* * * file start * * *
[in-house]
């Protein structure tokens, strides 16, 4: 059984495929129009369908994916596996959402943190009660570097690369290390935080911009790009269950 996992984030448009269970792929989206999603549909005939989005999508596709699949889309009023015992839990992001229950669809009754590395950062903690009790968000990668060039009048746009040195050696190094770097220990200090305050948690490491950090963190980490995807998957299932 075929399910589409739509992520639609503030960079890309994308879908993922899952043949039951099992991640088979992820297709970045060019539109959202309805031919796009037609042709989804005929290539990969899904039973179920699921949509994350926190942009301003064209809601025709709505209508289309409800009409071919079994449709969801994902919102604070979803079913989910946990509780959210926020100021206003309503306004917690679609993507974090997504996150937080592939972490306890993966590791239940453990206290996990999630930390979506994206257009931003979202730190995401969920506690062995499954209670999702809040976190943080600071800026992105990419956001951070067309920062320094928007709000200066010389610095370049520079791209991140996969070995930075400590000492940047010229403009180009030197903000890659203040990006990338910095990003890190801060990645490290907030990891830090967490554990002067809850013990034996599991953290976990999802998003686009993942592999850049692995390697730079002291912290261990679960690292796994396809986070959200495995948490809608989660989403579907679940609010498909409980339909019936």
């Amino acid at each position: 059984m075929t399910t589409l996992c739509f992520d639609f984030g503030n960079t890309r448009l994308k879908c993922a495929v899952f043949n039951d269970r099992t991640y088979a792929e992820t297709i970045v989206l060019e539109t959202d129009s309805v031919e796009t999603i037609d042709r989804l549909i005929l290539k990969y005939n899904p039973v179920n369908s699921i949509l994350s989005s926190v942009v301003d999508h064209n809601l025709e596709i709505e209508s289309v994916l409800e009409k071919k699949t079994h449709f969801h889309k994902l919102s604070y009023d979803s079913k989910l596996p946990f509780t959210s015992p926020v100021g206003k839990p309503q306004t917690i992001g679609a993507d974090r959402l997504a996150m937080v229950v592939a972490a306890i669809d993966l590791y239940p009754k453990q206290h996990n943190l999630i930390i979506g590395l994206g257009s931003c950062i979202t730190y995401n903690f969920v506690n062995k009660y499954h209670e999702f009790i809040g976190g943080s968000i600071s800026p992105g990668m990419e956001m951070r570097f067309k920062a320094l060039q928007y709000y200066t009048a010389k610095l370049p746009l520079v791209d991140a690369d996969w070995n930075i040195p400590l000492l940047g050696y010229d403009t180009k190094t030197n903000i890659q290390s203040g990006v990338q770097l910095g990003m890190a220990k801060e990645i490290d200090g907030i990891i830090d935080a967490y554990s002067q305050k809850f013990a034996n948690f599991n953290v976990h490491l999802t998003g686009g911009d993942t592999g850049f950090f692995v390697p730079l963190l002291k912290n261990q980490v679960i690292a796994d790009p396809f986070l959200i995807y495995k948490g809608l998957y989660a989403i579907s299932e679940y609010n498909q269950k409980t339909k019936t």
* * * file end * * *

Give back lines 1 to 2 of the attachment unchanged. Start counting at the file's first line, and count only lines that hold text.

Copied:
[in-house]
């Protein structure tokens, strides 16, 4: 059984495929129009369908994916596996959402943190009660570097690369290390935080911009790009269950 996992984030448009269970792929989206999603549909005939989005999508596709699949889309009023015992839990992001229950669809009754590395950062903690009790968000990668060039009048746009040195050696190094770097220990200090305050948690490491950090963190980490995807998957299932 075929399910589409739509992520639609503030960079890309994308879908993922899952043949039951099992991640088979992820297709970045060019539109959202309805031919796009037609042709989804005929290539990969899904039973179920699921949509994350926190942009301003064209809601025709709505209508289309409800009409071919079994449709969801994902919102604070979803079913989910946990509780959210926020100021206003309503306004917690679609993507974090997504996150937080592939972490306890993966590791239940453990206290996990999630930390979506994206257009931003979202730190995401969920506690062995499954209670999702809040976190943080600071800026992105990419956001951070067309920062320094928007709000200066010389610095370049520079791209991140996969070995930075400590000492940047010229403009180009030197903000890659203040990006990338910095990003890190801060990645490290907030990891830090967490554990002067809850013990034996599991953290976990999802998003686009993942592999850049692995390697730079002291912290261990679960690292796994396809986070959200495995948490809608989660989403579907679940609010498909409980339909019936």